West Jordan Residents Donated Generously on May 13, 2017 to Help Utah Adults and Children Avoid Hunger

Residents of West Jordan, Home of the Good Neighbor, were found contributing generously yesterday during the National Association of Letter Carriers' 25th Annual Stamp Out Hunger® Food Drive. Such donations of food are critical to helping Utahns in need. Mail carriers with the US Postal Service picked up bags of food from residents. The food goes to the Utah Food Bank, which then helps distribute it to Utahns in need through its 141 partner agencies.

If recalled correctly from a conversation with a United States Postal Service supervisor on-site yesterday, the West Jordan Post Office has 44 mail trucks and routes covering the entire city of West Jordan, Utah. Many of these trucks were observed yesterday returning to the post office completely full of food donated by residents. Frequently, mail carriers and volunteers had to open truck doors very carefully to try to keep food from spilling out because they were so full. In fact, quite a few of the trucks were so full that bags and boxes of food that mail carriers had to transport it back in the front of the trucks, having run out of space in the back. What a great "problem" to have!

It was an incredibly beautiful sight to see so much food returning to the post office, with numerous volunteers getting to directly observing the generosity of West Jordan residents. For some volunteers, it was rather overwhelming and a little emotional.

And it wasn't all about "junk items" being donated, the types of food hardly any person wants to eat. Volunteers, while sorting the food donations, found a wide variety of high quality food items including many donations of organic, non-GMO, and expensive food items.

This summary of the food drive yesterday is written-up by Matthew Winters, a resident of West Jordan and founder of the Mingle Utah singles community, as he had the privilege of helping to coordinate and staff volunteers for the West Jordan location this year. Mingle Utah, a singles community, includes among its activities opportunities for people to provide service to the community and interact with others doing the same.

While the Utah Food Bank does weigh each pallet of food, it is understood that total weight of pallets per location is not specifically calculated. Based on general understanding of typical weight ranges, it is believed that that roughly 450 cubic feet or roughly 15,000 (or more) pounds of food were collected from West Jordan, Utah residents on a single day yesterday, May 13, 2017.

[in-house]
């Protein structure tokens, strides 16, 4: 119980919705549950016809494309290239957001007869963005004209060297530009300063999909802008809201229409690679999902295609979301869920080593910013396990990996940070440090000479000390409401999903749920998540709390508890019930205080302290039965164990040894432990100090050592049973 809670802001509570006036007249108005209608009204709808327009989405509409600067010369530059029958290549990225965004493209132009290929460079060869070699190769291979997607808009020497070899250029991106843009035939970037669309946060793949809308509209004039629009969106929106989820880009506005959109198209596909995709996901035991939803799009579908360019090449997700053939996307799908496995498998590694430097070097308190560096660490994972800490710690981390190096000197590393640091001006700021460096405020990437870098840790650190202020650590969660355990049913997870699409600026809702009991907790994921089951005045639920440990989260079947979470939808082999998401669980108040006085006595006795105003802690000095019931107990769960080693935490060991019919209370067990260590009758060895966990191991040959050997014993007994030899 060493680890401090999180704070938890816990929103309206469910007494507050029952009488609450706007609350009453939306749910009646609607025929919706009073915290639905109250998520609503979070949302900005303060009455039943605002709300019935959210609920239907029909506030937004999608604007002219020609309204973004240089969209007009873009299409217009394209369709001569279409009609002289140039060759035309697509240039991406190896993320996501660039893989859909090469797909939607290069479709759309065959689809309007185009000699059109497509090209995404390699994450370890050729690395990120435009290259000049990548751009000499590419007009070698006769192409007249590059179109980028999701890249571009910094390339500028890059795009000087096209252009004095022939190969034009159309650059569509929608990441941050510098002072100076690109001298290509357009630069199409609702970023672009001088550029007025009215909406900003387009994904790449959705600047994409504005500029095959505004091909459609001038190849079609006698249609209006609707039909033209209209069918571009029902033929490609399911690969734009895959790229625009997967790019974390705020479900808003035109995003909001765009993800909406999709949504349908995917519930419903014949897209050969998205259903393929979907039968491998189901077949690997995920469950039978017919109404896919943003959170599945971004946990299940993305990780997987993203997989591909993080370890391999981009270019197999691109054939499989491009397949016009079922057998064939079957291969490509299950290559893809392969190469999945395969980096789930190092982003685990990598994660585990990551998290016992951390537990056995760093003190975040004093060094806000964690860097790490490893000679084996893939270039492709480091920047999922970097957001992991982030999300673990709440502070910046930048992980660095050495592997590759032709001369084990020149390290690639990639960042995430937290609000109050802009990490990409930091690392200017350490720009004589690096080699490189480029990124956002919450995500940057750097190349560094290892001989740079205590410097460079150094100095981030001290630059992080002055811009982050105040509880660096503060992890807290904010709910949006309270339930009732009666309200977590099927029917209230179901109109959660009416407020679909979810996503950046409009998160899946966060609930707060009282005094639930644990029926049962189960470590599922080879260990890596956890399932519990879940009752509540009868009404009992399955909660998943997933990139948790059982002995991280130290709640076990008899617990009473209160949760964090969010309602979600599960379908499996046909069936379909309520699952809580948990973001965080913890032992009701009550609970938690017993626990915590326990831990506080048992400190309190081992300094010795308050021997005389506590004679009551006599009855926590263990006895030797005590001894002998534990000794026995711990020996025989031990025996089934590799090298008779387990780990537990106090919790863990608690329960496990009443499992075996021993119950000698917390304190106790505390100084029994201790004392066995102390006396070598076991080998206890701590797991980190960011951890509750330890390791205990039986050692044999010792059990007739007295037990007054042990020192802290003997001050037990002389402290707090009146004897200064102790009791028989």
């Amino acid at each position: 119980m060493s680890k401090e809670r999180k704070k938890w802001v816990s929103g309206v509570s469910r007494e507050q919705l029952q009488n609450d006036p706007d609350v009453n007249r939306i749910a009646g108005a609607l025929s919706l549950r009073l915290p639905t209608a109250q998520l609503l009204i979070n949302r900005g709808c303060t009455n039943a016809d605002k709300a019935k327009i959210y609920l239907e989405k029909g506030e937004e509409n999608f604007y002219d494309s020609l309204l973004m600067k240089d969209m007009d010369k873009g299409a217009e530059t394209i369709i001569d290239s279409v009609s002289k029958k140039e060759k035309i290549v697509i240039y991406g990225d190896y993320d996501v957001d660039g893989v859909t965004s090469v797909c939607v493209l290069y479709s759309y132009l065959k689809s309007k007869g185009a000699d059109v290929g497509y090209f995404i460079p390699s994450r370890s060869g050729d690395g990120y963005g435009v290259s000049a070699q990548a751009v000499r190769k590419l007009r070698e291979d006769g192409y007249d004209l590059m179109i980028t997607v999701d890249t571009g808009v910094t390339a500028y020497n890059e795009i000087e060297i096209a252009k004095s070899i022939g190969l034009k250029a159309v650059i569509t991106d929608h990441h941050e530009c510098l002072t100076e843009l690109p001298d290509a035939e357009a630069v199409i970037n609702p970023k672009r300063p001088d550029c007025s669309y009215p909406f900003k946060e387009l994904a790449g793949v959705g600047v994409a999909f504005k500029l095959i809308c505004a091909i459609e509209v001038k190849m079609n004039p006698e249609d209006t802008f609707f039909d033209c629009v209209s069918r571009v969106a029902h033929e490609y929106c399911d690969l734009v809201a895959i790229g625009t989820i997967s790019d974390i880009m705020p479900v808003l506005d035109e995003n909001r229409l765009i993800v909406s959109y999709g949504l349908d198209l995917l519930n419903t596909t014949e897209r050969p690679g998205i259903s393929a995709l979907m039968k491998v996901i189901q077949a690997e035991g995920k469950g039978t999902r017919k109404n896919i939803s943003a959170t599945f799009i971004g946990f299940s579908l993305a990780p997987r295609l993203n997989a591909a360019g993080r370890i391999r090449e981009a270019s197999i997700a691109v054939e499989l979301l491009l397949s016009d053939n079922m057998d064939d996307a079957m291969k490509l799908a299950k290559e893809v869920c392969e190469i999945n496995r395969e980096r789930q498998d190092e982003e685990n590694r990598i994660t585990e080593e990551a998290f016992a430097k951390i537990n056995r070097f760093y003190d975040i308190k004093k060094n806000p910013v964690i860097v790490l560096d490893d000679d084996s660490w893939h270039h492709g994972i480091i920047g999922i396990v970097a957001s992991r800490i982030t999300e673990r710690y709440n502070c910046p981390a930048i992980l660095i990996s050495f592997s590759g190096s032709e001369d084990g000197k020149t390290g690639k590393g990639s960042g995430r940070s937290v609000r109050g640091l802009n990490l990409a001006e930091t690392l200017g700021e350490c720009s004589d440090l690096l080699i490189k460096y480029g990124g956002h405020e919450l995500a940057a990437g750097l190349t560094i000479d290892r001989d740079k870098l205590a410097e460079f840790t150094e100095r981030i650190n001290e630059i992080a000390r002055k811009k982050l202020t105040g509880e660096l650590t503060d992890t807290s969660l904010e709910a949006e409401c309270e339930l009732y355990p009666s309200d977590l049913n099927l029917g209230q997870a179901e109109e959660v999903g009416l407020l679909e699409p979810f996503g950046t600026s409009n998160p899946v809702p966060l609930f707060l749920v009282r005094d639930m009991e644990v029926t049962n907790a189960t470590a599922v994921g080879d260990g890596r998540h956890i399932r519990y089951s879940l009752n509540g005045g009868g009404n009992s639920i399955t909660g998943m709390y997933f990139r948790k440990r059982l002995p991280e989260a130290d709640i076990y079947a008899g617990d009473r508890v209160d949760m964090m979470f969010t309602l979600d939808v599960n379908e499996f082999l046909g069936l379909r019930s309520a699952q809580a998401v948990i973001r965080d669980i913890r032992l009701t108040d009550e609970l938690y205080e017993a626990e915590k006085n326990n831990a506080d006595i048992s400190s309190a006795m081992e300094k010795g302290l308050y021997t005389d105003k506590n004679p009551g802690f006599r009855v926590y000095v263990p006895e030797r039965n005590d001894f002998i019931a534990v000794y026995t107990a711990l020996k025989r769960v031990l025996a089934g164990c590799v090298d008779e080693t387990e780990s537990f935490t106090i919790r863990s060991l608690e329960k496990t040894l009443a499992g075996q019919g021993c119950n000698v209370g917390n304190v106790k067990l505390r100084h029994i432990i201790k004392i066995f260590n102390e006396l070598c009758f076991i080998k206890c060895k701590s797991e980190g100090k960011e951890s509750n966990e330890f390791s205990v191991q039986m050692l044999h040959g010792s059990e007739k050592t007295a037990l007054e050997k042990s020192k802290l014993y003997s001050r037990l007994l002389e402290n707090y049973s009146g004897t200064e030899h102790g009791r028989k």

And the timing can be critical. With the school year ending soon, many children are put at greater risk of hunger for the summer due to no longer having free school lunches. The Utah Food Bank estimates that 1 in 5 children in Utah are at risk of uncertainty regarding their next meal.

There are enough issues and negative news from day-to-day. So it seems timely and important for positive news to be passed along. People do good things, generous things, and selfless things every day in this world. Often, such efforts go unnoticed, outside of the lime light.

West Jordan residents deserve kudos for helping their community in time of need with their wonderful generosity. Since not everyone gets to directly observe the impact of their generosity, it may be encouraging to hear how it helps people. Matthew Winters has been fortunate enough to see the positive impact from past days helping to supervise a Utah Food Bank partner distribution center in Midvale, Utah. There, he watched hundreds of Utah families come to get food and other basic life necessities. Sometimes people were emotional as they came to receive food, relating challenging life circumstances and how critical food pantries are to ensuring their families are fed.

It is truly a scary thing to not know if one will have something to eat for their next meal. The generosity of West Jordan residents and others in Utah is critical to ensuring people have basic necessities in times of need. Because regardless of differences between people and groups of people, no one should ever have to go hungry.

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